National Fisherman

Early last year, Alaska’s wild salmon fishing industry decided to end its partnership with the seafood world’s most prominent sustainability certification group in favor of its own labeling efforts. But the move quickly set drew a reaction from customers, as WalMart and others said they would no longer buy Alaskan salmon without the independent check.
Now, the Alaskan salmon industry appear to have won the fight, recently saying that it was standing firm in its decision to drop the outside certification group.
For years, the group, the Marine Stewardship Council, has been the blue seal of approval for seafood products. The fast-food chain McDonald’s relies on the council to verify the origins of its fish sandwich.
Then in 2012, the Alaska Seafood Marketing Institute created its own label in collaboration with an Irish group, Global Trust, reasoning that the state’s reputation for sustainable fishing was good enough for most environmentally conscious consumers. The state’s seafood marketers took the step to save money and reduce what they considered to be outside interference in a thriving business.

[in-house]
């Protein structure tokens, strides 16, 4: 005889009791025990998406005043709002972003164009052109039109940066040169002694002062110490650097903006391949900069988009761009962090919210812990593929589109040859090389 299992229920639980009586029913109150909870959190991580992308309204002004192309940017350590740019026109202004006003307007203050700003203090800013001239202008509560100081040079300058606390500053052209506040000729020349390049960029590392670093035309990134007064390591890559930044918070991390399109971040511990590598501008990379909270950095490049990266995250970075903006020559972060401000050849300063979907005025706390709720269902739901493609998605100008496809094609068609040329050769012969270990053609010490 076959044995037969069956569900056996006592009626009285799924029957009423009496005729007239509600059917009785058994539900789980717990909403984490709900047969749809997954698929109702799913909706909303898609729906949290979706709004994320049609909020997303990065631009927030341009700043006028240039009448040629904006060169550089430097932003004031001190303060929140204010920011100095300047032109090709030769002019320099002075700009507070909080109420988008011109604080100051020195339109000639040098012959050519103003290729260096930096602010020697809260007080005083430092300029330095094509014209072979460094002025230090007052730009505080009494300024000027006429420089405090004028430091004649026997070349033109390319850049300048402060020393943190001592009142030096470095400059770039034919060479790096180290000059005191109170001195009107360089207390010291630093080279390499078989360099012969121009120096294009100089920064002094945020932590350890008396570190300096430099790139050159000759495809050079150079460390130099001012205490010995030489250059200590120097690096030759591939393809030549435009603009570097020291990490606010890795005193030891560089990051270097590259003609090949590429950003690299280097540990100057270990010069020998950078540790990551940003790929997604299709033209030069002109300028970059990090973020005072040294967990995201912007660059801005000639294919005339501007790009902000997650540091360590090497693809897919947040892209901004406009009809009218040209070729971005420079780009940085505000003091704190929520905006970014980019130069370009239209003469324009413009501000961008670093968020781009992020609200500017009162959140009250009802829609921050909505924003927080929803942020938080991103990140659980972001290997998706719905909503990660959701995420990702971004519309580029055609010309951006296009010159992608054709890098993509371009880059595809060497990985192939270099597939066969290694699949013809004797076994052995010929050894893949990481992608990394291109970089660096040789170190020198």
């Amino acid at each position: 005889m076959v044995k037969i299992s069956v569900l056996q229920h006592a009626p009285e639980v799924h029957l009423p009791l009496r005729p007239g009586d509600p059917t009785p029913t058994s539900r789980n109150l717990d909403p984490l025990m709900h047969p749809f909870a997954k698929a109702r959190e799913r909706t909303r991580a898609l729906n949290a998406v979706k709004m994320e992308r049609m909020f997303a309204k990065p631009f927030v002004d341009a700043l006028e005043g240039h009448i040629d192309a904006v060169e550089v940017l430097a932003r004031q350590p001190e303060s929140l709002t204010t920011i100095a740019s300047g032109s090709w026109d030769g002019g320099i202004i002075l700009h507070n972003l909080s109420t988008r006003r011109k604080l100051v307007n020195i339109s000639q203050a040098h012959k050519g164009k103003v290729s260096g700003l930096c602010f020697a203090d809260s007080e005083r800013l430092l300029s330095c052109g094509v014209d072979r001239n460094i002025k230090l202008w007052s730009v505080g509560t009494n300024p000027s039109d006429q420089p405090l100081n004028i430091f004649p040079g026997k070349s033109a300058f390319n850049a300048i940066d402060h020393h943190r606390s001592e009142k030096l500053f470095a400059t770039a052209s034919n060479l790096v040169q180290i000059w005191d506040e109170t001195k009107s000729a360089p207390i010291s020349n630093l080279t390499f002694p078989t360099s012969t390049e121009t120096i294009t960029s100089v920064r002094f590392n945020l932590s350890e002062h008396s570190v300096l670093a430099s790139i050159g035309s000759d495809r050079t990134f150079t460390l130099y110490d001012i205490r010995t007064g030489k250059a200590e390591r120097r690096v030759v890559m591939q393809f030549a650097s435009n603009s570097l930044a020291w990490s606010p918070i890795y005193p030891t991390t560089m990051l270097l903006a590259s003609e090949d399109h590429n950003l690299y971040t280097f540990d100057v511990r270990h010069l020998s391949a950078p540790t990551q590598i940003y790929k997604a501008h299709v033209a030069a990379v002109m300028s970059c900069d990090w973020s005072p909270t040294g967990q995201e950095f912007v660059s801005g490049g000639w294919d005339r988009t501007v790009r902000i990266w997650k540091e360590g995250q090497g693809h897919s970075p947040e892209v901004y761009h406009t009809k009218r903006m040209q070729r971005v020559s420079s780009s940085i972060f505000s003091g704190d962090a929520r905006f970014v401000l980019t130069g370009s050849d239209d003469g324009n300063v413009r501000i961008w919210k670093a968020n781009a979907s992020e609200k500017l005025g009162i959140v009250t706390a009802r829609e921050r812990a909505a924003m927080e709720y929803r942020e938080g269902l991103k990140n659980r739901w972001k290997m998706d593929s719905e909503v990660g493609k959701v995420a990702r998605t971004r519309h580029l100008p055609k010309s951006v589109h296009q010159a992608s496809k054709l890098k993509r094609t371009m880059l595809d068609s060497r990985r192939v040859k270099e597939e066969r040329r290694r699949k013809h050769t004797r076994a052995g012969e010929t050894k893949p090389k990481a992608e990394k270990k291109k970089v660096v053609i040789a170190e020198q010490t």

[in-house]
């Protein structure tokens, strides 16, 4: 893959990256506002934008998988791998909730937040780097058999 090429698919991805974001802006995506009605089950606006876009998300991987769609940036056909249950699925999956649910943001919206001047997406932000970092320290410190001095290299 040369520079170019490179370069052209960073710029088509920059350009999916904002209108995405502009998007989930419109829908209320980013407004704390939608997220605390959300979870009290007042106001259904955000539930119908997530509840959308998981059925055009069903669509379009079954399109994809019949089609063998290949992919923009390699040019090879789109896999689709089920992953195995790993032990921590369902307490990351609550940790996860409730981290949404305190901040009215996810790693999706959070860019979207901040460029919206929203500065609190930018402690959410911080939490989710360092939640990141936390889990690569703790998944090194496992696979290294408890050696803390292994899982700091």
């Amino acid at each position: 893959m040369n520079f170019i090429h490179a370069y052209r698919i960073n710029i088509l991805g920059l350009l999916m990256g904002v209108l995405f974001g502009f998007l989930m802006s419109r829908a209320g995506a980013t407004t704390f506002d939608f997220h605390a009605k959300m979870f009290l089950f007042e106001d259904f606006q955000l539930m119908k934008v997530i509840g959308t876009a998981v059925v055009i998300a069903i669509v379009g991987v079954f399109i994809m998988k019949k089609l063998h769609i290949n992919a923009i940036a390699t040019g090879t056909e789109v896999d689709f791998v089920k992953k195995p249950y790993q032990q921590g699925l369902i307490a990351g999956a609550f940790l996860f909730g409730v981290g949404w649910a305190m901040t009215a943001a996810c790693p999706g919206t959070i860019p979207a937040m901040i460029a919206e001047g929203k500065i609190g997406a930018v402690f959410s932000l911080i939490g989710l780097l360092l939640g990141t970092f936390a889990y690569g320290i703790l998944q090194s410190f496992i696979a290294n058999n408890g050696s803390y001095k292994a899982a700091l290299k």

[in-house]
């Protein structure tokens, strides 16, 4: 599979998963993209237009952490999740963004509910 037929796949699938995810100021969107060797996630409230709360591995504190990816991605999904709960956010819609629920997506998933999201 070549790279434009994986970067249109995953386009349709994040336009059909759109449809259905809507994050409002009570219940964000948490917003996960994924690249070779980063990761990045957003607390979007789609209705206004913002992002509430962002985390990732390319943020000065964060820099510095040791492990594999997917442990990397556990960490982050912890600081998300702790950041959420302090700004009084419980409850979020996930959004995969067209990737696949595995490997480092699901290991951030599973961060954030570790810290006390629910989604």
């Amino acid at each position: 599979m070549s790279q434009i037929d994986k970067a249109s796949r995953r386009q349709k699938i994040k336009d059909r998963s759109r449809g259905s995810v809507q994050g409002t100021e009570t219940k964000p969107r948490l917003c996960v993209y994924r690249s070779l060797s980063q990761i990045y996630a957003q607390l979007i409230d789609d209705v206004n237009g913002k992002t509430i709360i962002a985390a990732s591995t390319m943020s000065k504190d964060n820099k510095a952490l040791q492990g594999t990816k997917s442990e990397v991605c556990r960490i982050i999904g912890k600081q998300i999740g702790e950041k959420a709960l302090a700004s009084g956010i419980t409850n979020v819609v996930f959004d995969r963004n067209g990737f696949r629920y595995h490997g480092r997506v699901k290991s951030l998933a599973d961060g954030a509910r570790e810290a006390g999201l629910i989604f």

But someone forgot to check with Walmart. The world’s largest retailer told its suppliers in June that it would no longer buy Alaskan salmon sourced from fisheries that were not certified by the stewardship council or an equivalent group. The company noted in a statement that, “Walmart has not yet determined any other standard to be equivalent to M.S.C.”
The reaction of Walmart, a major customer for Alaskan fisheries, was like a slap in the face. The company, in essence, suggested that Alaska was ducking independent certification of its fishing practices.
Read the full story at New York Times>>

Inside the Industry

NMFS has awarded 16 grants totaling more than $2.5 million as part of its Bycatch Reduction Engineering Program.

The program supports the development of technological solutions and changes in fishing practices designed to minimize bycatch and aims to to find creative approaches and strategies for reducing bycatch, seabird interactions, and post-release mortality in federally managed fisheries.


Abe Williams, who was elected to the Bristol Bay Regional Seafood Development Association board last spring, has been selected as the new president as of September.

Williams fishes the F/V Crimson Fury, and is president of Nuna Resources, a nonprofit that supports sustainable resource development in rural Alaska, including fighting for an international solution to issues raised by the proposed Pebble Mine project.

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